And the thing is I LOVE MY BIRTHDAY. It combines two of my greatest pleasures in life -- dessert and attention. I treat my birthday like that classic sitcom plot where somebody's sick and gets a tiny little bell to ring. DO MY BIDDING, WORLD.
I generally start announcing the thing a few weeks in advance, and give verbal reminders daily. The xo girls make fun of me for this, but I used to work at a men's site and if I wanted those dudes to remember to celebrate me (or even wish me a "Happy Birthday,") I had to start early and remind them often.
But other than issuing frequent press releases about my impending birthdays, I haven't really done much about them in the years since getting sober. By my second sober birthday, I knew how to have a good time without alcohol, but I still thought a full-scale birthday celebration might be triggering. On my third sober birthday, we were about 5 days away from launching this very website and I barely lifted my head from the computer long enough to eat the cupcakes Madeline, who was then just an intern, so sweetly brought me. By my fourth, I knew I could handle it, but I'd gotten out of practice and planning a party just felt overwhelming.
All I'd ever done before is invite everybody to a bar, which is where most New York parties take place, since we all have tiny apartments. I didn't really want to have a party at a bar, especially since a big chunk of my friends were now other sober alcoholics. And I wasn't sure how to merge my sober and drinking friends -- do I force my non-alcoholic friends to suffer through a sober party or my alcoholic friends to suffer through a drinking party? Do I just invite one or the other? Where the fuck are we having this thing anyway?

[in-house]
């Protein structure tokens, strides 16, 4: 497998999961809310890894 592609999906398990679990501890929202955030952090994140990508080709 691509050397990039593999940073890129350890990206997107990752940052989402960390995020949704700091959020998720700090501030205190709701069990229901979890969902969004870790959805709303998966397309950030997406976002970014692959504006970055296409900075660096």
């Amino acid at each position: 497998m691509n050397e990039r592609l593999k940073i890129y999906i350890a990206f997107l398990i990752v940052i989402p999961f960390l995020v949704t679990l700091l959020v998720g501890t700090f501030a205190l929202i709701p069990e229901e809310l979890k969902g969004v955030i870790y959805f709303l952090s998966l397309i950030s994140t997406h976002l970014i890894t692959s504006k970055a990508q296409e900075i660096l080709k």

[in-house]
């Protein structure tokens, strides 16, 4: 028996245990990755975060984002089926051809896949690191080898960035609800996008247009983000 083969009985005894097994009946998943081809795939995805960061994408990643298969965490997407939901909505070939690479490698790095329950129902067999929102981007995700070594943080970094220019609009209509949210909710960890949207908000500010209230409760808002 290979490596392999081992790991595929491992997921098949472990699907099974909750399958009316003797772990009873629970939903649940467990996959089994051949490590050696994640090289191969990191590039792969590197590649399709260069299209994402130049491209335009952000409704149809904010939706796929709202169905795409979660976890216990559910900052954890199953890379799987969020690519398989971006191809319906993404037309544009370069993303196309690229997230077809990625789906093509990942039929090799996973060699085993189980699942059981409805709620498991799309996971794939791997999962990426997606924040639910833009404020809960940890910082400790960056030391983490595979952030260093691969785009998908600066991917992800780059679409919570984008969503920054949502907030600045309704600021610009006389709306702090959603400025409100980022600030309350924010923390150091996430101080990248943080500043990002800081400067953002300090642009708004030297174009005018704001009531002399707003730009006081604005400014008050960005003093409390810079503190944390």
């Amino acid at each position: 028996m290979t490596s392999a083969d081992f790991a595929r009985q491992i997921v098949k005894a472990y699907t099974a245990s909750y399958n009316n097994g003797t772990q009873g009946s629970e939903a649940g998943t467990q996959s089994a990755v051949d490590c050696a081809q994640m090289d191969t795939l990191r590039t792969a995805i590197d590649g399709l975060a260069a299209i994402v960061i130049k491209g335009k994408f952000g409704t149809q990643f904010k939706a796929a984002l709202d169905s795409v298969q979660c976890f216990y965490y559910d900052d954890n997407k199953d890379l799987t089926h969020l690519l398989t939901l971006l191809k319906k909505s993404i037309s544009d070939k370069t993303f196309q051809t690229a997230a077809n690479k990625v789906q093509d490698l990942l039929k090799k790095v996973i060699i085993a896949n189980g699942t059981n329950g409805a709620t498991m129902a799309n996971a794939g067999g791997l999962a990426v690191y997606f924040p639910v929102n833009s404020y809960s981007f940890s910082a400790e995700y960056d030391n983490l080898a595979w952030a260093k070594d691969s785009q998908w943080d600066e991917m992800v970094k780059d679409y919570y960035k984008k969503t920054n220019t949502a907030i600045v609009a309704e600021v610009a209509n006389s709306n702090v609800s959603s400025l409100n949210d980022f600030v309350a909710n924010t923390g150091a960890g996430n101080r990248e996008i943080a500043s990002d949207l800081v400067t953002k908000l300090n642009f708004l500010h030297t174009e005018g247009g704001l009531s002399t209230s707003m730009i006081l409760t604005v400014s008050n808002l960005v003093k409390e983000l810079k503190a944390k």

I let the clock run out on all the questions that year and had another quiet dinner with my boyfriend. Which was lovely, but I'm not a quiet dinner sort of girl! I'm a dress-up-and-possibly-wear-a-tiara-it's-my-birthday-gimme-some-damn-presents-and-tell-me-I'm-prety kind of girl!
And this year I'm turning 30, which is a big milestone! In a lot of ways, it's been kind of a shitty year and to be honest I don't feel all that much like celebrating, but I'll be damned if I'm going to let such a big-deal birthday go by without a big-deal bash. So I made a dinner reservation for 20 and reserved a couple of lanes at my local bowling alley and invited a bunch of the sober and non-sober friends who have gotten me through the past 12 months of pain and transition.
I guess I must be a little bit nervous, because this morning I woke up from a pretty epic relapse dream, in which I drank myself into a blackout and woke up next to two strange men. Most of the dream consisted of me dreading having to tell anyone and then trying to convince myself that I COULD TOTALLY KEEP THIS WHOLE THING A SECRET NO ONE HAS TO KNOW. Side note: Why do these stupid dreams always focus on the secrecy and shame instead of the HOT BLACKOUT SEX WITH TWO GUYS?
Hopefully having a birthday party is like riding a bike and everything will fall into place once the festivities begin. At least I know I'll have fun, the real kind, despite knowing exactly where I'm going to end up at the end of the night. (My bed, asleep, possibly while still wearing my make-up if I get really wild.)
What'd you do for your last birthday? Have you turned 30 yet, and did you love it? Am I deluded for thinking sobriety is fun?
@msemilymccombs is reminding you to wish her a Happy Birthday on Twitter.